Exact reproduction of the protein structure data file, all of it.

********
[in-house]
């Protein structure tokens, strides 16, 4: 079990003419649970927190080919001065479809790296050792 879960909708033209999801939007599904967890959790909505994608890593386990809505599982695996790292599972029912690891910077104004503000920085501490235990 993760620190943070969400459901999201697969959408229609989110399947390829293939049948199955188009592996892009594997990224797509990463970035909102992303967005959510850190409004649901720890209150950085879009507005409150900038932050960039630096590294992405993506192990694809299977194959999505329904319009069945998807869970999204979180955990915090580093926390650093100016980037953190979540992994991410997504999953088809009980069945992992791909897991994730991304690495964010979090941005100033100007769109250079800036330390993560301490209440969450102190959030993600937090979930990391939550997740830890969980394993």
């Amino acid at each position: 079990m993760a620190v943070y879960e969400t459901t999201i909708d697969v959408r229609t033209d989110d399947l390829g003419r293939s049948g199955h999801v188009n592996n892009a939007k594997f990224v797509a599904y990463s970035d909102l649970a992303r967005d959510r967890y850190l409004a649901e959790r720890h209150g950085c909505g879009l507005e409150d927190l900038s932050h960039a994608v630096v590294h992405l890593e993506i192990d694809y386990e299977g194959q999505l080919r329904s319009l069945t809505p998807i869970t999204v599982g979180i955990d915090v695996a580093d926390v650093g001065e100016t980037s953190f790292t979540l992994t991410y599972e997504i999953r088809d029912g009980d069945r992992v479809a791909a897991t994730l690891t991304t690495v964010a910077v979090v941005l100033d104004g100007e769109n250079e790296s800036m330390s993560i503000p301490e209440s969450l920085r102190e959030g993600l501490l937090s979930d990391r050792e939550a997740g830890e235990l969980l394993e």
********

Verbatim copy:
[in-house]
């Protein structure tokens, strides 16, 4: 079990003419649970927190080919001065479809790296050792 879960909708033209999801939007599904967890959790909505994608890593386990809505599982695996790292599972029912690891910077104004503000920085501490235990 993760620190943070969400459901999201697969959408229609989110399947390829293939049948199955188009592996892009594997990224797509990463970035909102992303967005959510850190409004649901720890209150950085879009507005409150900038932050960039630096590294992405993506192990694809299977194959999505329904319009069945998807869970999204979180955990915090580093926390650093100016980037953190979540992994991410997504999953088809009980069945992992791909897991994730991304690495964010979090941005100033100007769109250079800036330390993560301490209440969450102190959030993600937090979930990391939550997740830890969980394993």
């Amino acid at each position: 079990m993760a620190v943070y879960e969400t459901t999201i909708d697969v959408r229609t033209d989110d399947l390829g003419r293939s049948g199955h999801v188009n592996n892009a939007k594997f990224v797509a599904y990463s970035d909102l649970a992303r967005d959510r967890y850190l409004a649901e959790r720890h209150g950085c909505g879009l507005e409150d927190l900038s932050h960039a994608v630096v590294h992405l890593e993506i192990d694809y386990e299977g194959q999505l080919r329904s319009l069945t809505p998807i869970t999204v599982g979180i955990d915090v695996a580093d926390v650093g001065e100016t980037s953190f790292t979540l992994t991410y599972e997504i999953r088809d029912g009980d069945r992992v479809a791909a897991t994730l690891t991304t690495v964010a910077v979090v941005l100033d104004g100007e769109n250079e790296s800036m330390s993560i503000p301490e209440s969450l920085r102190e959030g993600l501490l937090s979930d990391r050792e939550a997740g830890e235990l969980l394993e």